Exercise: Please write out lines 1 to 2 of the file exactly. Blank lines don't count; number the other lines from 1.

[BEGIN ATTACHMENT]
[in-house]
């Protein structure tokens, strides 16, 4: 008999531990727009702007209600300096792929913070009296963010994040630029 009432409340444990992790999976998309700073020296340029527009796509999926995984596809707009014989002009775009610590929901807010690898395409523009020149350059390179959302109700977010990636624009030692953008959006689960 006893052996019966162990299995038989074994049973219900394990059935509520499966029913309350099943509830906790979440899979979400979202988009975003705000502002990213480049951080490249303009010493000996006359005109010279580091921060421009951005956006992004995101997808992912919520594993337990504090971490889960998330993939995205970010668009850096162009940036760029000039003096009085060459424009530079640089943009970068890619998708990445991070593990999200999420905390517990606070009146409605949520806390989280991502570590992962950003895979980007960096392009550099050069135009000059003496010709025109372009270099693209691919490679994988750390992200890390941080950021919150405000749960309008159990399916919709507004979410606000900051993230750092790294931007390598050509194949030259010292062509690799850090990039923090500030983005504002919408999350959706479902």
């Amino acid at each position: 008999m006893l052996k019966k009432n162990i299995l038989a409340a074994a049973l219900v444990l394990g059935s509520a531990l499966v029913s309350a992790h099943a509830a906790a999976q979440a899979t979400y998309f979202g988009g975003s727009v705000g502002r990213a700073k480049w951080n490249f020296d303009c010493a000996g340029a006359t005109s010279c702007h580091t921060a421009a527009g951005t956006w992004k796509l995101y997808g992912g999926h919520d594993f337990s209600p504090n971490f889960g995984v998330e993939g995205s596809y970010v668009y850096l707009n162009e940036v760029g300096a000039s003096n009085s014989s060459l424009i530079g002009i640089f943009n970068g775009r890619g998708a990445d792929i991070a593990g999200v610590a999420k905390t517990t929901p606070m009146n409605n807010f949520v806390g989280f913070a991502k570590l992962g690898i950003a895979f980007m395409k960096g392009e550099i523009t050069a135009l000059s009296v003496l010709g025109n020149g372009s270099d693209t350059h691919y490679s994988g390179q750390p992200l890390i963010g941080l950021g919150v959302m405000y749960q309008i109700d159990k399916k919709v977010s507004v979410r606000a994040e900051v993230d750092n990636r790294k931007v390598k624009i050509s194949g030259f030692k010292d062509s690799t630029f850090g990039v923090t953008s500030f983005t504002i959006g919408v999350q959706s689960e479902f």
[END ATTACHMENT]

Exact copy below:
[in-house]
């Protein structure tokens, strides 16, 4: 008999531990727009702007209600300096792929913070009296963010994040630029 009432409340444990992790999976998309700073020296340029527009796509999926995984596809707009014989002009775009610590929901807010690898395409523009020149350059390179959302109700977010990636624009030692953008959006689960 006893052996019966162990299995038989074994049973219900394990059935509520499966029913309350099943509830906790979440899979979400979202988009975003705000502002990213480049951080490249303009010493000996006359005109010279580091921060421009951005956006992004995101997808992912919520594993337990504090971490889960998330993939995205970010668009850096162009940036760029000039003096009085060459424009530079640089943009970068890619998708990445991070593990999200999420905390517990606070009146409605949520806390989280991502570590992962950003895979980007960096392009550099050069135009000059003496010709025109372009270099693209691919490679994988750390992200890390941080950021919150405000749960309008159990399916919709507004979410606000900051993230750092790294931007390598050509194949030259010292062509690799850090990039923090500030983005504002919408999350959706479902």